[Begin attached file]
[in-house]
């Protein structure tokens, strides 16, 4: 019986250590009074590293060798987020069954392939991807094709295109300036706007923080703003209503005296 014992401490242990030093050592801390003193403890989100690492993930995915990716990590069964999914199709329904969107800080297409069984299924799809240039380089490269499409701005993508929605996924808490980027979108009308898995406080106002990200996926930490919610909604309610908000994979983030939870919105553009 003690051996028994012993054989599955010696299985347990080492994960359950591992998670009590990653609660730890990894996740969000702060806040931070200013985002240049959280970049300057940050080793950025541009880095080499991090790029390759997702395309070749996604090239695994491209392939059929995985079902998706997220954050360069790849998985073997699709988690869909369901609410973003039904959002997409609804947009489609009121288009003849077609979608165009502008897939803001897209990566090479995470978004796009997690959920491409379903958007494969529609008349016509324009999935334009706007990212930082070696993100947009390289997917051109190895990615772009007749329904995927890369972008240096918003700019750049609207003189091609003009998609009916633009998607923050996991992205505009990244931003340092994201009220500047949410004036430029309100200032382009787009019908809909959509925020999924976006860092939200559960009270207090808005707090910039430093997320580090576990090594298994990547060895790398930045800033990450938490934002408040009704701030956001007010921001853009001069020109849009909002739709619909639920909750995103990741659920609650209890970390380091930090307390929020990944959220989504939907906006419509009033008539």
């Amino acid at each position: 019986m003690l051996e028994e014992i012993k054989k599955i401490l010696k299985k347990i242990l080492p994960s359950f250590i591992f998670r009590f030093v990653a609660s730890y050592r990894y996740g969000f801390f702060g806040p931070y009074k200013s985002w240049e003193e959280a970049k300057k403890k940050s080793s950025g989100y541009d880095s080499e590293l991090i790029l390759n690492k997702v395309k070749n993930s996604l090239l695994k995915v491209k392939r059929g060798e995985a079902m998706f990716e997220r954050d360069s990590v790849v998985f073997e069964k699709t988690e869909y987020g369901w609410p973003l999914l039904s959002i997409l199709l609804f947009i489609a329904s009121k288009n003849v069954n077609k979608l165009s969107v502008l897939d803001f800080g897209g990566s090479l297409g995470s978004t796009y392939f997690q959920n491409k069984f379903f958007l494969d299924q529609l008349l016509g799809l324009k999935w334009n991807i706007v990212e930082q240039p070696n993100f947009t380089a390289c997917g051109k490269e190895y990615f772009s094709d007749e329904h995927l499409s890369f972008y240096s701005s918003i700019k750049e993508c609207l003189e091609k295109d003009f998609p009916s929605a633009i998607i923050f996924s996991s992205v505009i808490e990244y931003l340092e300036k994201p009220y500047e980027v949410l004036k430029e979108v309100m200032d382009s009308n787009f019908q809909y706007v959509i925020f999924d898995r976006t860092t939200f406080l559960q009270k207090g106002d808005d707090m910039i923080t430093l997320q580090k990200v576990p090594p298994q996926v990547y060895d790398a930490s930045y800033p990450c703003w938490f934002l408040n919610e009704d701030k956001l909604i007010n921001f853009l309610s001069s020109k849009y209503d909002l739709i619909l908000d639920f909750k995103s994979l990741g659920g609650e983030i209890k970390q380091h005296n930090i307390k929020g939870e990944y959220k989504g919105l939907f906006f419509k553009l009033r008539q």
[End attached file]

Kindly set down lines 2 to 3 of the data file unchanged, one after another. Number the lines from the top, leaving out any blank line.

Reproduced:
């Protein structure tokens, strides 16, 4: 019986250590009074590293060798987020069954392939991807094709295109300036706007923080703003209503005296 014992401490242990030093050592801390003193403890989100690492993930995915990716990590069964999914199709329904969107800080297409069984299924799809240039380089490269499409701005993508929605996924808490980027979108009308898995406080106002990200996926930490919610909604309610908000994979983030939870919105553009 003690051996028994012993054989599955010696299985347990080492994960359950591992998670009590990653609660730890990894996740969000702060806040931070200013985002240049959280970049300057940050080793950025541009880095080499991090790029390759997702395309070749996604090239695994491209392939059929995985079902998706997220954050360069790849998985073997699709988690869909369901609410973003039904959002997409609804947009489609009121288009003849077609979608165009502008897939803001897209990566090479995470978004796009997690959920491409379903958007494969529609008349016509324009999935334009706007990212930082070696993100947009390289997917051109190895990615772009007749329904995927890369972008240096918003700019750049609207003189091609003009998609009916633009998607923050996991992205505009990244931003340092994201009220500047949410004036430029309100200032382009787009019908809909959509925020999924976006860092939200559960009270207090808005707090910039430093997320580090576990090594298994990547060895790398930045800033990450938490934002408040009704701030956001007010921001853009001069020109849009909002739709619909639920909750995103990741659920609650209890970390380091930090307390929020990944959220989504939907906006419509009033008539």
């Amino acid at each position: 019986m003690l051996e028994e014992i012993k054989k599955i401490l010696k299985k347990i242990l080492p994960s359950f250590i591992f998670r009590f030093v990653a609660s730890y050592r990894y996740g969000f801390f702060g806040p931070y009074k200013s985002w240049e003193e959280a970049k300057k403890k940050s080793s950025g989100y541009d880095s080499e590293l991090i790029l390759n690492k997702v395309k070749n993930s996604l090239l695994k995915v491209k392939r059929g060798e995985a079902m998706f990716e997220r954050d360069s990590v790849v998985f073997e069964k699709t988690e869909y987020g369901w609410p973003l999914l039904s959002i997409l199709l609804f947009i489609a329904s009121k288009n003849v069954n077609k979608l165009s969107v502008l897939d803001f800080g897209g990566s090479l297409g995470s978004t796009y392939f997690q959920n491409k069984f379903f958007l494969d299924q529609l008349l016509g799809l324009k999935w334009n991807i706007v990212e930082q240039p070696n993100f947009t380089a390289c997917g051109k490269e190895y990615f772009s094709d007749e329904h995927l499409s890369f972008y240096s701005s918003i700019k750049e993508c609207l003189e091609k295109d003009f998609p009916s929605a633009i998607i923050f996924s996991s992205v505009i808490e990244y931003l340092e300036k994201p009220y500047e980027v949410l004036k430029e979108v309100m200032d382009s009308n787009f019908q809909y706007v959509i925020f999924d898995r976006t860092t939200f406080l559960q009270k207090g106002d808005d707090m910039i923080t430093l997320q580090k990200v576990p090594p298994q996926v990547y060895d790398a930490s930045y800033p990450c703003w938490f934002l408040n919610e009704d701030k956001l909604i007010n921001f853009l309610s001069s020109k849009y209503d909002l739709i619909l908000d639920f909750k995103s994979l990741g659920g609650e983030i209890k970390q380091h005296n930090i307390k929020g939870e990944y959220k989504g919105l939907f906006f419509k553009l009033r008539q």